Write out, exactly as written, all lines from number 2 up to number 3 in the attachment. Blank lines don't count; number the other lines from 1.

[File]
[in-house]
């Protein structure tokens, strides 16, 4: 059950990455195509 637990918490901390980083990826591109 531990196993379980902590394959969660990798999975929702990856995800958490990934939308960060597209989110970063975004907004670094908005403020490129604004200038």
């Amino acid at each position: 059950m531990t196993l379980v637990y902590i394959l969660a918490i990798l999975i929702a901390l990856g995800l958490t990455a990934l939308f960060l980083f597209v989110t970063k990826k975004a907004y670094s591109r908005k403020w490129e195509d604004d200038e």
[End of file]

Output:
């Protein structure tokens, strides 16, 4: 059950990455195509 637990918490901390980083990826591109 531990196993379980902590394959969660990798999975929702990856995800958490990934939308960060597209989110970063975004907004670094908005403020490129604004200038």
């Amino acid at each position: 059950m531990t196993l379980v637990y902590i394959l969660a918490i990798l999975i929702a901390l990856g995800l958490t990455a990934l939308f960060l980083f597209v989110t970063k990826k975004a907004y670094s591109r908005k403020w490129e195509d604004d200038e």